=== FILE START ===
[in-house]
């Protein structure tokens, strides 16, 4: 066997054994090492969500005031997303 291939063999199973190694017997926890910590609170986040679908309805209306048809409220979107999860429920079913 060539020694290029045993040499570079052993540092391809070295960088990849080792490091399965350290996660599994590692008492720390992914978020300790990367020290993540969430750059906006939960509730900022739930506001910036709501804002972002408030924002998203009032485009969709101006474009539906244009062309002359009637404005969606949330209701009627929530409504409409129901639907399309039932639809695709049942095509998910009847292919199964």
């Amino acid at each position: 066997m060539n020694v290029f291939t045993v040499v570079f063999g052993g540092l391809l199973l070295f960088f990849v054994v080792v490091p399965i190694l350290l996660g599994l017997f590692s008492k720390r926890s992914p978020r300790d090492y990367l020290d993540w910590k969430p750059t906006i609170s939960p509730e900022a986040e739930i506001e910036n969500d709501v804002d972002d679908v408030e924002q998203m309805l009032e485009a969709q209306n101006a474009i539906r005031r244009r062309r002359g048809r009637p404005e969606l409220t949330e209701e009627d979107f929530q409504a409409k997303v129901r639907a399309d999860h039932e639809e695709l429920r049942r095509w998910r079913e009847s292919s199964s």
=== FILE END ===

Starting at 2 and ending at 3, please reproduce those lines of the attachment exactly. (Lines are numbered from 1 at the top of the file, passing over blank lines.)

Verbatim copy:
């Protein structure tokens, strides 16, 4: 066997054994090492969500005031997303 291939063999199973190694017997926890910590609170986040679908309805209306048809409220979107999860429920079913 060539020694290029045993040499570079052993540092391809070295960088990849080792490091399965350290996660599994590692008492720390992914978020300790990367020290993540969430750059906006939960509730900022739930506001910036709501804002972002408030924002998203009032485009969709101006474009539906244009062309002359009637404005969606949330209701009627929530409504409409129901639907399309039932639809695709049942095509998910009847292919199964």
């Amino acid at each position: 066997m060539n020694v290029f291939t045993v040499v570079f063999g052993g540092l391809l199973l070295f960088f990849v054994v080792v490091p399965i190694l350290l996660g599994l017997f590692s008492k720390r926890s992914p978020r300790d090492y990367l020290d993540w910590k969430p750059t906006i609170s939960p509730e900022a986040e739930i506001e910036n969500d709501v804002d972002d679908v408030e924002q998203m309805l009032e485009a969709q209306n101006a474009i539906r005031r244009r062309r002359g048809r009637p404005e969606l409220t949330e209701e009627d979107f929530q409504a409409k997303v129901r639907a399309d999860h039932e639809e695709l429920r049942r095509w998910r079913e009847s292919s199964s």